What Retirement?

Coronavirus Shock Is Destroying Americans’ Retirement Dreams

For older people, the coronavirus crisis has been an appalling shock. Many can’t travel or see grandchildren. Even buying groceries is a risk. Their life savings are melting as the global economy shuts down and financial markets plummet. The pain may be particularly acute in the U.S., where Americans rely on a retirement system that was broken well before a pandemic dashed it to pieces.

Covid-19 Buzz Cut – Day One – 03.29.20

I am back in my home office learning and sharing about shelter in place.  Yesterday my son helped me cut my hair.  He’s been cutting his own hair since medical school.  As the doctor inspected my work he said,

“You missed a few spots.”

So he finished up what I started.

Today I researched “essential” businesses.

Barbershops are not considered “essential”

I expected this hence the shelter in place buzz cut.

Yes, it’s real short.  Top view.

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Backside view.

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What does “Shelter in Place” mean?

The following advice is from from the OKC government website.

What does “Shelter in Place” mean?

The “Shelter in Place” emergency order is effective from 11:59 p.m. Saturday, March 28 through April 16.

In general, it’s simple:

Stay home. Exceptions are below on this list.

  • You can shop for groceries, medicine, gas, repairs, and other essential goods and services. “Shelter in Place” emergency order is effective from 11:59 p.m. Saturday, March 28 through April 16.
  • You can go to a restaurant for takeout or drive-thru service.
  • You can go to the doctor and take care of other essential needs.
  • You can exercise outside, including on sidewalks, trails and in public parks. You can enjoy outdoor activities like long walks, bike rides and fishing. Green spaces in parks are open. But all playgrounds are closed. City-owned golf courses, fitness courts, dog parks, recreation center and sport courts (basketball, tennis, volleyball, etc.) are closed.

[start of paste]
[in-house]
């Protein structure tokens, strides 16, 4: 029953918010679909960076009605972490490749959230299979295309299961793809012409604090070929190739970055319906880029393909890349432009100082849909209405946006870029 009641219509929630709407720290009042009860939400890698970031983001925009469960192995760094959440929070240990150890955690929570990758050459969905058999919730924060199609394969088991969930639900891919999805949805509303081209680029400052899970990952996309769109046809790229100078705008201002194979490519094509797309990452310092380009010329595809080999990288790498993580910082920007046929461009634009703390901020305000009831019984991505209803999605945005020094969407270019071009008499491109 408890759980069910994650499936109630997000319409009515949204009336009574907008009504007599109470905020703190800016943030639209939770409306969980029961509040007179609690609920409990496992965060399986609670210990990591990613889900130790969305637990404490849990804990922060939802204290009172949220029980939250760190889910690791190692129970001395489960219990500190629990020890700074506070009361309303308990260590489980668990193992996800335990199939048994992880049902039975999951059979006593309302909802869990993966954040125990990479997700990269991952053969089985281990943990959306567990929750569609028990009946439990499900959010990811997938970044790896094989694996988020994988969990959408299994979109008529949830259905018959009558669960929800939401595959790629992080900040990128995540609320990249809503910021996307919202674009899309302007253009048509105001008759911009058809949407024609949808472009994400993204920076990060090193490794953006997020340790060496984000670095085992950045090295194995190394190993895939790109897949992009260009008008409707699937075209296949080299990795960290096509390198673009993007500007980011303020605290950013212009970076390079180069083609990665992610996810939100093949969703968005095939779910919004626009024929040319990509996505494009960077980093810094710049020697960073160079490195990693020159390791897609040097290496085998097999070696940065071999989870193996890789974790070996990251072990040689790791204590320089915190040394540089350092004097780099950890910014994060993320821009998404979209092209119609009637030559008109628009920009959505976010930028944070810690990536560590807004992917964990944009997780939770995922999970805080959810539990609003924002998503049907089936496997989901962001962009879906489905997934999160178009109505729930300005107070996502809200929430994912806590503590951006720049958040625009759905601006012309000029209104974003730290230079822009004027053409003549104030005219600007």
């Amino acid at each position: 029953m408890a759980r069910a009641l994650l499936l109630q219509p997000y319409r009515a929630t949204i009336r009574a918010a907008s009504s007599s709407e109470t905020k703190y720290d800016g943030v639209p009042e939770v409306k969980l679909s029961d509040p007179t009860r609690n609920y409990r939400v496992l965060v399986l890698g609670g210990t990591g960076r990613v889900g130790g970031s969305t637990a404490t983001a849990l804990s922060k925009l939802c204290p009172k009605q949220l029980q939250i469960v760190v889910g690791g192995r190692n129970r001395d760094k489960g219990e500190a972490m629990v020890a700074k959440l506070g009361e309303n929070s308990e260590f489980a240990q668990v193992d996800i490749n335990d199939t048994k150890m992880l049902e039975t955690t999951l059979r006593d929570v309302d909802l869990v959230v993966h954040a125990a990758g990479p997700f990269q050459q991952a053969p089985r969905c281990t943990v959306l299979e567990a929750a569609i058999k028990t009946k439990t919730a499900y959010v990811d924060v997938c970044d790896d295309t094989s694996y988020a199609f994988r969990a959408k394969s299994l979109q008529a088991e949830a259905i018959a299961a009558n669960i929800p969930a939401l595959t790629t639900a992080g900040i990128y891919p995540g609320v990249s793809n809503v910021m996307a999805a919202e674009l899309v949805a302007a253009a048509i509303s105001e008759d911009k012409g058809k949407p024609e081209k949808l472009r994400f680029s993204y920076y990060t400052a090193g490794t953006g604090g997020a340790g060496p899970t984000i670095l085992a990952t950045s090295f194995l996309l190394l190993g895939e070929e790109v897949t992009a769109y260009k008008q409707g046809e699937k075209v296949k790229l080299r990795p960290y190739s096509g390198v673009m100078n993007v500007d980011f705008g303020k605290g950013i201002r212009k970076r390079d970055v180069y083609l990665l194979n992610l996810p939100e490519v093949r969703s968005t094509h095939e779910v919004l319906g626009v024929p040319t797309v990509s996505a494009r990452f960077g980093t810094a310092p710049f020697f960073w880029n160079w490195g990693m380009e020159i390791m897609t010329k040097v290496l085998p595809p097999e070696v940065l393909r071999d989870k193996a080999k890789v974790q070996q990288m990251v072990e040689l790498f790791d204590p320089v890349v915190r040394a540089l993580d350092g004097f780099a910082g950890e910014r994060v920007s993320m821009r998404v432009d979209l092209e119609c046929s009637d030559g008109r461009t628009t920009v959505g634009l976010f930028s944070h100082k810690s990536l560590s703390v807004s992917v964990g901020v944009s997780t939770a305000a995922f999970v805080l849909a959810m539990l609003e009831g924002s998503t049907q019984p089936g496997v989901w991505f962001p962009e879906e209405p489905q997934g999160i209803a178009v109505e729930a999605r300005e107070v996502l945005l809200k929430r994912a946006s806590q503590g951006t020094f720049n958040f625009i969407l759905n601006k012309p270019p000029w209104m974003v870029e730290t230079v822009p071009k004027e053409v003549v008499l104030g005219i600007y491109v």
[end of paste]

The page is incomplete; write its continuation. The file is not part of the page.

• You can go to work in an essential job. You can also do business with someone working in an essential job. Those jobs are defined by the State of Oklahoma, using a federal list and one provided by the Governor. Find out more at okcommerce.gov/covid19.
  • You can drive, bike, walk and take transit. You don’t need special ID or a permit. Police aren’t asking people to prove why they’re outside their home.
  • You can work from home if you work in a job defined by the State as non-essential. You can also work with someone doing a non-essential job from home. Even if it’s an essential job, employers are encouraged to allow employees to work from home if possible.
  • Staff are allowed on site even at closed non-essential businesses for basic tasks like maintenance and security.
  • You can check on someone in need.
  • You can donate at blood drives, volunteer at food banks and participate in other disaster response activities.
  • Staff can be at faith-based sites to record or broadcast services.
  • Stay 6 feet away from others, for your safety and theirs.
  • Wash your hands before you leave your house, and as soon as you get home.
  • You can call 911 if you have specific information about someone violating the order. Police may investigate. Officers will ask for voluntary compliance, but may use discretion to issue citations if necessary.

A violation of the City proclamation’s terms would be a class “b” misdemeanor under City Code, punishable by up to 6 months in jail and a fine of up to $750.